recognition and longer-term motivation strategies. Short-term, immediate approaches
are particularly useful, to quickly reinforce specific behavior. But to motivate
in the longer-term, the goals of the individual and the organization must be closely
aligned, and the behavior that is rewarded must be consistent with the achievement
of these goals. Longer-term strategies tend to motivate primarily through intrinsic
means, and support employee empowerment. This is summarized in the model below.
There are certainly major gains to be made through using quick rewards to reinforce
behavior, but it must be clear that appropriate behavior is being rewarded.
For example, Fred receives an award for completing a project in record time. However,
he incurred excessive expenses in the process, which reduced the profit margin to
below target, because of the amount of overtime that his team put in to beat the
deadline. This is a case of also rewarding behavior that is not aligned with the
organizational goals, therefore the message to employees could be that quick completion
is important at all costs.
This example demonstrates, that effective motivation strategies must be clearly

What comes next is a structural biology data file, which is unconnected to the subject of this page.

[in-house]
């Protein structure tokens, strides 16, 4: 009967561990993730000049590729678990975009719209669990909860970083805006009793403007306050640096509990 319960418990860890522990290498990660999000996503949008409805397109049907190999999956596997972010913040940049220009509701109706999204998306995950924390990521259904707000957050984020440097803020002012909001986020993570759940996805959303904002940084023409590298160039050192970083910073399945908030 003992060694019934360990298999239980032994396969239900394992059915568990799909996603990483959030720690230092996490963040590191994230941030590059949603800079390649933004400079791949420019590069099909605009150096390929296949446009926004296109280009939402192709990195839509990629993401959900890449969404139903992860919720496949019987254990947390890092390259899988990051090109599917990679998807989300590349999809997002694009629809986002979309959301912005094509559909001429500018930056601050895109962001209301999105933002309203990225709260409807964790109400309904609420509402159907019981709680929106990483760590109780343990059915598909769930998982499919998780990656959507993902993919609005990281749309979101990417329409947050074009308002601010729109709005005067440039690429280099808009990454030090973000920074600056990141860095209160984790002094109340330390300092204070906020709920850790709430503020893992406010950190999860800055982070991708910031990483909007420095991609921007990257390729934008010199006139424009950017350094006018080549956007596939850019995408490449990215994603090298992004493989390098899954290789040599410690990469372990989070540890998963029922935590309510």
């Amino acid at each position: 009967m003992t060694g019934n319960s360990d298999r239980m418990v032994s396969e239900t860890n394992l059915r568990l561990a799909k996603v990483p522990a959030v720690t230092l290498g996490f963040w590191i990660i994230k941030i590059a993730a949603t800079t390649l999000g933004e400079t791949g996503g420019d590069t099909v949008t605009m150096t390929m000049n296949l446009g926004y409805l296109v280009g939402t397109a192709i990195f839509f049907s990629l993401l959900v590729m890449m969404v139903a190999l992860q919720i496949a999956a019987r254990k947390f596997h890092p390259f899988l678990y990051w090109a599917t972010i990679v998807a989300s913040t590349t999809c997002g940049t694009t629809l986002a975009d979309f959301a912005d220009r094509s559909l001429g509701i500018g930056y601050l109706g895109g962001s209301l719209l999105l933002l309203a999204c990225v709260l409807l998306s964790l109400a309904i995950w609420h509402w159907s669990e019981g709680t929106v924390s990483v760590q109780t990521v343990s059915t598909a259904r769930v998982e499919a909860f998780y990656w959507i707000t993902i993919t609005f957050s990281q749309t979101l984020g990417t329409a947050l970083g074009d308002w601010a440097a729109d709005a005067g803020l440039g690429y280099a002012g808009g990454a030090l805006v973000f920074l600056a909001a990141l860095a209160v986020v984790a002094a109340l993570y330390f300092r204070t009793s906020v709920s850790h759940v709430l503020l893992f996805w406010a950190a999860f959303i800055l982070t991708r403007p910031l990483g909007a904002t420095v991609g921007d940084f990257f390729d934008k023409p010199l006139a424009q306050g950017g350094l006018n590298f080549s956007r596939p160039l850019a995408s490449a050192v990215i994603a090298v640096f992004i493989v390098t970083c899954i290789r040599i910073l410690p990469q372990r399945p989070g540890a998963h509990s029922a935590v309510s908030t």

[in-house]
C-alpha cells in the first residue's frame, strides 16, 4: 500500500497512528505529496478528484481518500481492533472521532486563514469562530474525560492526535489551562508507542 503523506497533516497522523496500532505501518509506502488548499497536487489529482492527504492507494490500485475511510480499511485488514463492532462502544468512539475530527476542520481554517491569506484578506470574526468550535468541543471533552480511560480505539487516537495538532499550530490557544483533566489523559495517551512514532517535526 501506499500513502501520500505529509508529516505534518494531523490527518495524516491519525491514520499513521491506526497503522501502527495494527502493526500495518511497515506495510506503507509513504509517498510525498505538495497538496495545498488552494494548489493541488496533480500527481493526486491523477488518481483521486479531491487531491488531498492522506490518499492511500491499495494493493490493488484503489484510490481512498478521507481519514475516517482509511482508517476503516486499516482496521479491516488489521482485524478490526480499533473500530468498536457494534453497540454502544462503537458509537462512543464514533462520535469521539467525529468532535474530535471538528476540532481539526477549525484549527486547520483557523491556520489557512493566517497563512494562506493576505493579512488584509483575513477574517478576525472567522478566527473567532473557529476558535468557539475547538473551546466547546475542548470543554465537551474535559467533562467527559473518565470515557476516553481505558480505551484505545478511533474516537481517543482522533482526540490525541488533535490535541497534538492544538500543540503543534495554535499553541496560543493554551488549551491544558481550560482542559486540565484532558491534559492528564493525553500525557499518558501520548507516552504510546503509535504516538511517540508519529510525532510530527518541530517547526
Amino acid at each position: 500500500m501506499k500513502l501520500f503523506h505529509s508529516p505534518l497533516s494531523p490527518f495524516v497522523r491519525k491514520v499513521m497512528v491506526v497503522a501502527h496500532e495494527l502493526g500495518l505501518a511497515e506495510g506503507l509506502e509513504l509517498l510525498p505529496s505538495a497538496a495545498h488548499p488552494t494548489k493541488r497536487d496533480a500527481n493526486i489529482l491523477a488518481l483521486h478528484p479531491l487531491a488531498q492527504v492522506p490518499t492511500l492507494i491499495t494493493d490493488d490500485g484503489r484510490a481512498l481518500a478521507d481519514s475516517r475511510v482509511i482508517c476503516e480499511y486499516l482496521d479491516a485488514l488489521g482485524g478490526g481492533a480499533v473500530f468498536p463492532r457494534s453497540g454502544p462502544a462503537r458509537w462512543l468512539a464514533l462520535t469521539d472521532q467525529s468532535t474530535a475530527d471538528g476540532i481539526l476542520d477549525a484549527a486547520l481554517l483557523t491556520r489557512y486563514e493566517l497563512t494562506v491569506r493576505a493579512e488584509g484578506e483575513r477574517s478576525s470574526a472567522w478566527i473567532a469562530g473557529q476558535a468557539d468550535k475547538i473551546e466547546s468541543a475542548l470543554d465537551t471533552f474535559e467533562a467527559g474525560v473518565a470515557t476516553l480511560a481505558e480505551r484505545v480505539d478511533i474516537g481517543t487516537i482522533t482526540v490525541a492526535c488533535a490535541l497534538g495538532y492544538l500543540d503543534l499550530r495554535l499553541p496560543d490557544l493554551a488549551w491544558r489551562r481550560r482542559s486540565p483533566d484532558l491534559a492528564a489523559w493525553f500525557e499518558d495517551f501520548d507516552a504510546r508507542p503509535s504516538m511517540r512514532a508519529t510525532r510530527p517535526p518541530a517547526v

aligned and reinforce organizational goals and values in order to be effective in
the longer term. As indicated in the model above, short-term recognition strategies
can also be integrated into longer-term strategies through alignment with organizational
values and strategic direction. The other critical enabling factor is the involvement
of employees in goal setting and reward choices to ensure that the motivation spiral
continues to move upwards.
In conclusion, from the experience of working with numerous organizations on reward
and recognition strategies, the following are guideline that I have found useful:
- Rewards aligned with business strategy and values
- Employee involvement in the development & implementation
- Reward matched to the individual or group
- Reward matched to the achievement
- Public celebration or announcement
- Change programs and rewards frequently